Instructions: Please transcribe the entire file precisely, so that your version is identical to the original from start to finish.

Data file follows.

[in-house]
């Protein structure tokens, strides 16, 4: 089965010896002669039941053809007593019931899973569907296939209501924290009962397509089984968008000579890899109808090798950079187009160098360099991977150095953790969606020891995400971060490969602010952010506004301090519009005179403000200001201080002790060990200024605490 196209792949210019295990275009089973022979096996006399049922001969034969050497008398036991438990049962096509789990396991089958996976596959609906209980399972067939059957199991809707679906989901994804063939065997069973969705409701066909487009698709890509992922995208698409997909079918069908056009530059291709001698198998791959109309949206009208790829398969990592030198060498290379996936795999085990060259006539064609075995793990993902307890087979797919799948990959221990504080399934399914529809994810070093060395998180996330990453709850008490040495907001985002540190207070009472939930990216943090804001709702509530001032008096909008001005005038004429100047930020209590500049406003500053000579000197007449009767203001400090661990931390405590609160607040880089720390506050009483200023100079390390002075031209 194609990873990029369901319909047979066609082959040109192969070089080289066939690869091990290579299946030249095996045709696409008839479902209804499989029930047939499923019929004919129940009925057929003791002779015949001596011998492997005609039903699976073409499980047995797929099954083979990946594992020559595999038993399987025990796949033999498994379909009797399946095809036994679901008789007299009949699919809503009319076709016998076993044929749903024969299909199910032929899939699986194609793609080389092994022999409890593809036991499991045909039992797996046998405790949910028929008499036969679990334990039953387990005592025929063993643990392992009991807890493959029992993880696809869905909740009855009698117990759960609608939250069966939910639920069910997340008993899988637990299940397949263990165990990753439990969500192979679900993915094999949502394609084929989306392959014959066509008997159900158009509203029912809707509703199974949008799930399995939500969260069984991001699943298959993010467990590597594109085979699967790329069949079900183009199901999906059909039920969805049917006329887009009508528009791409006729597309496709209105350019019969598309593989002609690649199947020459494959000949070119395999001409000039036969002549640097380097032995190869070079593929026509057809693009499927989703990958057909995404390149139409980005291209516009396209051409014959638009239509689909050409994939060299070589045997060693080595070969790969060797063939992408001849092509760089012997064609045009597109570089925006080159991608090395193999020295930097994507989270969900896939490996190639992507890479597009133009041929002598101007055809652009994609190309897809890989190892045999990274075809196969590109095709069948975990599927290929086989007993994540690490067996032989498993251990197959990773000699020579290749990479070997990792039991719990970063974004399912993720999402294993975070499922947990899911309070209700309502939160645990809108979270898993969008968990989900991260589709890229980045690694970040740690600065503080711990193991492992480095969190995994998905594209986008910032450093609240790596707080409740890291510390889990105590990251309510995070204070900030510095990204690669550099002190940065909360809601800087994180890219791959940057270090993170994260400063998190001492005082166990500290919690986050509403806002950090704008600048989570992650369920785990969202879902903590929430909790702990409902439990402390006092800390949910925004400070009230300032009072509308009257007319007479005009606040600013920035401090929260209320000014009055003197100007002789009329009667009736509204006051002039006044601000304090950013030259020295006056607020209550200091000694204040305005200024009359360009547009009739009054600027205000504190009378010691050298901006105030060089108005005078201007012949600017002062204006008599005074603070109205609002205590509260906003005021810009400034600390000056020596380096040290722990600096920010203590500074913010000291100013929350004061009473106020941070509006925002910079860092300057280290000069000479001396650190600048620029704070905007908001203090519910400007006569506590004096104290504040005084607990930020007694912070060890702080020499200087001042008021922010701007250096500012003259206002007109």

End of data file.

[in-house]
């Protein structure tokens, strides 16, 4: 089965010896002669039941053809007593019931899973569907296939209501924290009962397509089984968008000579890899109808090798950079187009160098360099991977150095953790969606020891995400971060490969602010952010506004301090519009005179403000200001201080002790060990200024605490 196209792949210019295990275009089973022979096996006399049922001969034969050497008398036991438990049962096509789990396991089958996976596959609906209980399972067939059957199991809707679906989901994804063939065997069973969705409701066909487009698709890509992922995208698409997909079918069908056009530059291709001698198998791959109309949206009208790829398969990592030198060498290379996936795999085990060259006539064609075995793990993902307890087979797919799948990959221990504080399934399914529809994810070093060395998180996330990453709850008490040495907001985002540190207070009472939930990216943090804001709702509530001032008096909008001005005038004429100047930020209590500049406003500053000579000197007449009767203001400090661990931390405590609160607040880089720390506050009483200023100079390390002075031209 194609990873990029369901319909047979066609082959040109192969070089080289066939690869091990290579299946030249095996045709696409008839479902209804499989029930047939499923019929004919129940009925057929003791002779015949001596011998492997005609039903699976073409499980047995797929099954083979990946594992020559595999038993399987025990796949033999498994379909009797399946095809036994679901008789007299009949699919809503009319076709016998076993044929749903024969299909199910032929899939699986194609793609080389092994022999409890593809036991499991045909039992797996046998405790949910028929008499036969679990334990039953387990005592025929063993643990392992009991807890493959029992993880696809869905909740009855009698117990759960609608939250069966939910639920069910997340008993899988637990299940397949263990165990990753439990969500192979679900993915094999949502394609084929989306392959014959066509008997159900158009509203029912809707509703199974949008799930399995939500969260069984991001699943298959993010467990590597594109085979699967790329069949079900183009199901999906059909039920969805049917006329887009009508528009791409006729597309496709209105350019019969598309593989002609690649199947020459494959000949070119395999001409000039036969002549640097380097032995190869070079593929026509057809693009499927989703990958057909995404390149139409980005291209516009396209051409014959638009239509689909050409994939060299070589045997060693080595070969790969060797063939992408001849092509760089012997064609045009597109570089925006080159991608090395193999020295930097994507989270969900896939490996190639992507890479597009133009041929002598101007055809652009994609190309897809890989190892045999990274075809196969590109095709069948975990599927290929086989007993994540690490067996032989498993251990197959990773000699020579290749990479070997990792039991719990970063974004399912993720999402294993975070499922947990899911309070209700309502939160645990809108979270898993969008968990989900991260589709890229980045690694970040740690600065503080711990193991492992480095969190995994998905594209986008910032450093609240790596707080409740890291510390889990105590990251309510995070204070900030510095990204690669550099002190940065909360809601800087994180890219791959940057270090993170994260400063998190001492005082166990500290919690986050509403806002950090704008600048989570992650369920785990969202879902903590929430909790702990409902439990402390006092800390949910925004400070009230300032009072509308009257007319007479005009606040600013920035401090929260209320000014009055003197100007002789009329009667009736509204006051002039006044601000304090950013030259020295006056607020209550200091000694204040305005200024009359360009547009009739009054600027205000504190009378010691050298901006105030060089108005005078201007012949600017002062204006008599005074603070109205609002205590509260906003005021810009400034600390000056020596380096040290722990600096920010203590500074913010000291100013929350004061009473106020941070509006925002910079860092300057280290000069000479001396650190600048620029704070905007908001203090519910400007006569506590004096104290504040005084607990930020007694912070060890702080020499200087001042008021922010701007250096500012003259206002007109």